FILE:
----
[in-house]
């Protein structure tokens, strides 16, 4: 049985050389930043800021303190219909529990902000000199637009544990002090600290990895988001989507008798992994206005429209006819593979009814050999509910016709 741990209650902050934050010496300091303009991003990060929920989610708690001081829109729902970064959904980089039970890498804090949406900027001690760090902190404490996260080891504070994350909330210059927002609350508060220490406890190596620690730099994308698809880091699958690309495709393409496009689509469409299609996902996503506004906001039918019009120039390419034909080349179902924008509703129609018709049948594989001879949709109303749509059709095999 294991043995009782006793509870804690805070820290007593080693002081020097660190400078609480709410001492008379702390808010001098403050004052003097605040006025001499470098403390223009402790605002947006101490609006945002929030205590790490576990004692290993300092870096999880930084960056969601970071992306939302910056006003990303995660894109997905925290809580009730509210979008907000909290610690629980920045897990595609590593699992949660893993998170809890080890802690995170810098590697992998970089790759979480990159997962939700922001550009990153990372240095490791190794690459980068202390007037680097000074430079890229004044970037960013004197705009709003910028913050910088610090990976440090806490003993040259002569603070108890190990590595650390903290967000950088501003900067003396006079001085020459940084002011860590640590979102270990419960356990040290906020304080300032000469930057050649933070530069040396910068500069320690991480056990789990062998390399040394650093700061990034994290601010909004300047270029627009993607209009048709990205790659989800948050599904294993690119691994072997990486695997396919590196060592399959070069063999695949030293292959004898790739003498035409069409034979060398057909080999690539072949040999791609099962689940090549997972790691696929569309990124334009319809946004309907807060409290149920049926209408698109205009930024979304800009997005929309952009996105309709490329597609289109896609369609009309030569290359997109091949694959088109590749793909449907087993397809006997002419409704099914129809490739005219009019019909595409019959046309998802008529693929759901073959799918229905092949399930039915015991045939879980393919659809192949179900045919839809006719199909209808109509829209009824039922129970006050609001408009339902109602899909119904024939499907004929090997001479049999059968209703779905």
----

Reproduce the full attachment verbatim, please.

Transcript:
[in-house]
């Protein structure tokens, strides 16, 4: 049985050389930043800021303190219909529990902000000199637009544990002090600290990895988001989507008798992994206005429209006819593979009814050999509910016709 741990209650902050934050010496300091303009991003990060929920989610708690001081829109729902970064959904980089039970890498804090949406900027001690760090902190404490996260080891504070994350909330210059927002609350508060220490406890190596620690730099994308698809880091699958690309495709393409496009689509469409299609996902996503506004906001039918019009120039390419034909080349179902924008509703129609018709049948594989001879949709109303749509059709095999 294991043995009782006793509870804690805070820290007593080693002081020097660190400078609480709410001492008379702390808010001098403050004052003097605040006025001499470098403390223009402790605002947006101490609006945002929030205590790490576990004692290993300092870096999880930084960056969601970071992306939302910056006003990303995660894109997905925290809580009730509210979008907000909290610690629980920045897990595609590593699992949660893993998170809890080890802690995170810098590697992998970089790759979480990159997962939700922001550009990153990372240095490791190794690459980068202390007037680097000074430079890229004044970037960013004197705009709003910028913050910088610090990976440090806490003993040259002569603070108890190990590595650390903290967000950088501003900067003396006079001085020459940084002011860590640590979102270990419960356990040290906020304080300032000469930057050649933070530069040396910068500069320690991480056990789990062998390399040394650093700061990034994290601010909004300047270029627009993607209009048709990205790659989800948050599904294993690119691994072997990486695997396919590196060592399959070069063999695949030293292959004898790739003498035409069409034979060398057909080999690539072949040999791609099962689940090549997972790691696929569309990124334009319809946004309907807060409290149920049926209408698109205009930024979304800009997005929309952009996105309709490329597609289109896609369609009309030569290359997109091949694959088109590749793909449907087993397809006997002419409704099914129809490739005219009019019909595409019959046309998802008529693929759901073959799918229905092949399930039915015991045939879980393919659809192949179900045919839809006719199909209808109509829209009824039922129970006050609001408009339902109602899909119904024939499907004929090997001479049999059968209703779905």